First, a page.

Stromer's 1910 journals from Wadi el Natrun reveal that he worked all through the day, hiking for miles, climbing hills, and hammering pieces of rock from outcroppings throughout the valley. He discovered sharks' teeth, broken shells of ancient turtles, and the occasional jaw of a prehistoric crocodile. Despite these discoveries his failure to uncover ancient mammals left him disappointed and he returned to Cairo.
Markgraf, who stayed in Wadi el Natron after Stromer’s return to Cairo, discovered the skull of Libypithecus markgrafi.
The second stage of the expedition took them to a location far up the Nile in December. This location yielded little success.
The third stage of the expedition was delayed due to Markgraf becoming ill and being unable to proceed to the Bahariya Oasis. Stromer found a dragoman who could function as a guide and translator.
On 3 January 1911, the expedition left for the Western Desert. The caravan was significantly slowed as they had to find grazing areas for the camels because one of the team members hadn’t bought fodder for the animals.
After more than a week of walking, they arrived in the Bahariya Oasis on January 11, 1911. Due to the inaccuracy of the understanding of the geologic history of the Bahariya Oasis in 1911, Stromer erroneously believed the oasis to date to the Eocene rather than Cretaceous.
On 14 January, the weather eased and the expedition was able to begin. That first day, Stromer was able to find a fossilized shark vertebrae, fish teeth, and some petrified wood. On January 18, he found "three large bones which I attempt to excavate and photograph. The upper extremity is heavily weathered and incomplete [but] measures 110 cm long and 15 cm thick. The second and better one underneath is probably a femur [thighbone] and is wholly 95 cm long and, in the middle, also 15 cm thick. The third is too deep in the ground and will require too much time to recover." He also discovered that morning an ischium (one of the pelvic bones of a dinosaur), another vertebrae with "a convex end," and what he described as "a gigantic claw". He cut up his mosquito netting and soaked them in a flour and water paste, covering the two larger bones in this wrapping.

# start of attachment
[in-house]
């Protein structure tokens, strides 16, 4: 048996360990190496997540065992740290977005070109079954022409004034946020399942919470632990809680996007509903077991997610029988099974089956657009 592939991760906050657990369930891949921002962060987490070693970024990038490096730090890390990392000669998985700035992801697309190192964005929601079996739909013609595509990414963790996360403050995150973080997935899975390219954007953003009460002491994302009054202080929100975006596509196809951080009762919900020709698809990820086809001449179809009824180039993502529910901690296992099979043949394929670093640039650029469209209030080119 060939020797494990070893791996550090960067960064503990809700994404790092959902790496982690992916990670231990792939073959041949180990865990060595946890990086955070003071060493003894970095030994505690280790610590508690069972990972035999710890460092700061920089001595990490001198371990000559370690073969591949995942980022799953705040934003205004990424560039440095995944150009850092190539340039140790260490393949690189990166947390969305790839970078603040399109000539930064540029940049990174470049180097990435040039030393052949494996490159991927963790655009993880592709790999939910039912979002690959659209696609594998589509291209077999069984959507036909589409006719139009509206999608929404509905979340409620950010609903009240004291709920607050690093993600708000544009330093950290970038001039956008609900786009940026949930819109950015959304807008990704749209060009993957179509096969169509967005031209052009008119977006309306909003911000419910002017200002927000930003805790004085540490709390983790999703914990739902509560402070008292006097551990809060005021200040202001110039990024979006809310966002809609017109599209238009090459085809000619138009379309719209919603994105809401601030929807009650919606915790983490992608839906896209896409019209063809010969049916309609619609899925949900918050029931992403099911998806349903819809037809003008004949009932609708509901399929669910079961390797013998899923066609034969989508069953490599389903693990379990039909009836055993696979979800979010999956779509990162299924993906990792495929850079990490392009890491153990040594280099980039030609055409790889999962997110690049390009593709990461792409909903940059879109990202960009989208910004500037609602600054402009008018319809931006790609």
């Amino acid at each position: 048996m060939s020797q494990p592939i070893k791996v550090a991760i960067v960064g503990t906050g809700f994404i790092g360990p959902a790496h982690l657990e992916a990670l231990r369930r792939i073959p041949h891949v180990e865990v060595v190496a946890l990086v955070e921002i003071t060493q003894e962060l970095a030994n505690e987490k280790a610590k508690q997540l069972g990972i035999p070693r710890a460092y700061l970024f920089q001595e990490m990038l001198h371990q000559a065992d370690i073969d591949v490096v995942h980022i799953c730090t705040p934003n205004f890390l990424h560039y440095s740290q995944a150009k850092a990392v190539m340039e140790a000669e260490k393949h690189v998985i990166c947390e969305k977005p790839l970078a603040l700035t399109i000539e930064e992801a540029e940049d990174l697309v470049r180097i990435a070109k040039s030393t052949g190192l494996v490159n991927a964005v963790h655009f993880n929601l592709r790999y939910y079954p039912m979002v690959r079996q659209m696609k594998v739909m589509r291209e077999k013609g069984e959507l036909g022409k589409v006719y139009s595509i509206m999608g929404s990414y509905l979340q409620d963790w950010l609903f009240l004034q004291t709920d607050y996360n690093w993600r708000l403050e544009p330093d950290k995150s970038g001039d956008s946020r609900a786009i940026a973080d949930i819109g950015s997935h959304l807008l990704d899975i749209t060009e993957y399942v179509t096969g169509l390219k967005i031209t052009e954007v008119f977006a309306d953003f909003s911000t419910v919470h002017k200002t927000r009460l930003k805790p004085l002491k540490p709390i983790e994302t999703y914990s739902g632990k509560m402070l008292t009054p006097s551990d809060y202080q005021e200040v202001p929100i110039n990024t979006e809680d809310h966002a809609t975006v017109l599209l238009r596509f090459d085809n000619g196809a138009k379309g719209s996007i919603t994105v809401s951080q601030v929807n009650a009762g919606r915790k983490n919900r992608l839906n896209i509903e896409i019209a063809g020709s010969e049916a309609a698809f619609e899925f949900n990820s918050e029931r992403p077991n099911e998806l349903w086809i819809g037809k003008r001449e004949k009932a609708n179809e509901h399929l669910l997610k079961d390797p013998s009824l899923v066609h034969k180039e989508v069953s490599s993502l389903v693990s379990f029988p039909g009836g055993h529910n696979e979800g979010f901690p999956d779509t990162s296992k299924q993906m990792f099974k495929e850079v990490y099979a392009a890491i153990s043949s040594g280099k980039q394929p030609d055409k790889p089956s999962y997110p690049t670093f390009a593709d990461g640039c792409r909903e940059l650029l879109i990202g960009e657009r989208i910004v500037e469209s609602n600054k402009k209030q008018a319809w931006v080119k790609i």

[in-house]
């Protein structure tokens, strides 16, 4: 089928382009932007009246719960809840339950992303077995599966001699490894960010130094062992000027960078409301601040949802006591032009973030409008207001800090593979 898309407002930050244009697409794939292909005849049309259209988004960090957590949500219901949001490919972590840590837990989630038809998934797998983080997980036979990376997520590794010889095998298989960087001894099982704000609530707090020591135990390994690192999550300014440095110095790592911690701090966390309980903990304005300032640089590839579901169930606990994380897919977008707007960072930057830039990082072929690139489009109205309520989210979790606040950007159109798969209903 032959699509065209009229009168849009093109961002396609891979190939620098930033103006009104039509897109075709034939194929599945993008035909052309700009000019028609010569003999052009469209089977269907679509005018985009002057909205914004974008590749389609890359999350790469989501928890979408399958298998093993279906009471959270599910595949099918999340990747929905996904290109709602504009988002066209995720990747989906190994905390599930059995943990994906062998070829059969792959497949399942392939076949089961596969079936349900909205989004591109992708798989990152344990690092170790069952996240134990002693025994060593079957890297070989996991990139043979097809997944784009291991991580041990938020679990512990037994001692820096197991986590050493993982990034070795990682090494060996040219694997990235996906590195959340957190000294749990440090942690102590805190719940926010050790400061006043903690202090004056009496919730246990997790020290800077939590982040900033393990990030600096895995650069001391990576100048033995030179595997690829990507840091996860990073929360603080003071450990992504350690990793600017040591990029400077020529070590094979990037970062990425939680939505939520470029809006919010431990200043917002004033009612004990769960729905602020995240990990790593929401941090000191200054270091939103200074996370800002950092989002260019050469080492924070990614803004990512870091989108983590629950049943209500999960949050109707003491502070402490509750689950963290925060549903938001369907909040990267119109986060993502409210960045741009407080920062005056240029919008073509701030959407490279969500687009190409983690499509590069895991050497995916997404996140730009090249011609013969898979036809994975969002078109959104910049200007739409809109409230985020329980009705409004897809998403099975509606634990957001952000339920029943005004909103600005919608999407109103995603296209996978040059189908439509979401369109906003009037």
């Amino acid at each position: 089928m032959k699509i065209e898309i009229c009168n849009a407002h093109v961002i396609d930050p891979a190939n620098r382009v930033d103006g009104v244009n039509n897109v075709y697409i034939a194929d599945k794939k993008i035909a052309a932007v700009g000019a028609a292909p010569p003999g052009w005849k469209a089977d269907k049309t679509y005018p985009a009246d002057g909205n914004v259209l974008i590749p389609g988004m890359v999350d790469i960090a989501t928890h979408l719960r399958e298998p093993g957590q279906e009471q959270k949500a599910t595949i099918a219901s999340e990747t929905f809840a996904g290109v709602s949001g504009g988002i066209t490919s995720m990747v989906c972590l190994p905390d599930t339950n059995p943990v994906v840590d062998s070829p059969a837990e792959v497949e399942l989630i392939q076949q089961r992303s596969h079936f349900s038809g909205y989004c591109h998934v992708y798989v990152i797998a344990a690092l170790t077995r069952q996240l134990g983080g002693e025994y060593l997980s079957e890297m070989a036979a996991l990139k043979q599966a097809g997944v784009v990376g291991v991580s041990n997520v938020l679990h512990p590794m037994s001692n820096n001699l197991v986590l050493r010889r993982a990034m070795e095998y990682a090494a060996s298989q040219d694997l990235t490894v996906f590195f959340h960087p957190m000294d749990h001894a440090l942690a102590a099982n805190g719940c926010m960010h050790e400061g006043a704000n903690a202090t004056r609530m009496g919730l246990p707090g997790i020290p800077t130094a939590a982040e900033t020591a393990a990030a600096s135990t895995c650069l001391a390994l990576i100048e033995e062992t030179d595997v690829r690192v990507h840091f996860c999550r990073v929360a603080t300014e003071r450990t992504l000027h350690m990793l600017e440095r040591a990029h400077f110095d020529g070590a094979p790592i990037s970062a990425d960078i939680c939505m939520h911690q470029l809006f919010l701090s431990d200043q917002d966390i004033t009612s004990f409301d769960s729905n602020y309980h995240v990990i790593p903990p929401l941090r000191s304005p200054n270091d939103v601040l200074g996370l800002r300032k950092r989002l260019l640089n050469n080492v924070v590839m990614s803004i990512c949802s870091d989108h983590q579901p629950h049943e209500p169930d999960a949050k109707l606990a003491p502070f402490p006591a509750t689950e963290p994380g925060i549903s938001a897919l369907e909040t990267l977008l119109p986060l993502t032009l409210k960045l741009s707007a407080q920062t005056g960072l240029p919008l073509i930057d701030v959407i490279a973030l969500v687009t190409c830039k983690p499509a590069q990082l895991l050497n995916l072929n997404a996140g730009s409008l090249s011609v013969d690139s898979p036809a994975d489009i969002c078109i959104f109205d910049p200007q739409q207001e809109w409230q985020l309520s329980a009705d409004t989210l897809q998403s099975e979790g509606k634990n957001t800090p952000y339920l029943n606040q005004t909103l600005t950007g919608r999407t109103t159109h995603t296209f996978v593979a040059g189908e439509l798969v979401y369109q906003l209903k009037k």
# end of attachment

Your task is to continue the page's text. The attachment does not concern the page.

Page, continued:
He moved the expedition to the area near Gebel Hammad the next day. Several dinosaur, fish, and shark bones were found there, but after little more was recovered, they packed up and, two days later, left for the village of Ghauraq.
On 18 February 1911, Stromer began his long trip back to Germany where he would describe his finds including the large spinosaurid, Spinosaurus aegypticus, and the carcharodontosaurid, Carcharodontosaurus saharicus.
Destruction of Stromer's collection
In 1944, towards the end of World War II, the vast majority of Stromer's fossil collection—including the only known (though incomplete) skeletons of Spinosaurus and Aegyptosaurus—was destroyed when the museum in which it was held in Munich was bombed by the Allied Royal Air Force during a raid.
- ^ Smith JB, Lamanna MC, Lacovara KJ, Dodson P, Smith JR, Poole JC, Giegengack R, Attia Y (June 2001). "A giant sauropod dinosaur from an Upper Cretaceous mangrove deposit in Egypt". Science. 292 (5522): 1704–6. Bibcode:2001Sci...292.1704S. doi:10.1126/science.1060561.
- Nothdurft, William and Smith, Josh. Book. The Lost Dinosaurs of Egypt. Cosmos Studios, New York. 2002.
- A Tribute to Ernst Stromer: Hundred Years of the Discovery of Spinosaurus aegypticus: Saubhik Ghosh: EKDIN, 11 and 12 July 2011 (www.ekdin.org)
- Probst, Ernst: Der rätselhafte Spinosaurus. Leben und Werk des Forschers Ernst Stromer von Reichenbach. GRIN, München 2015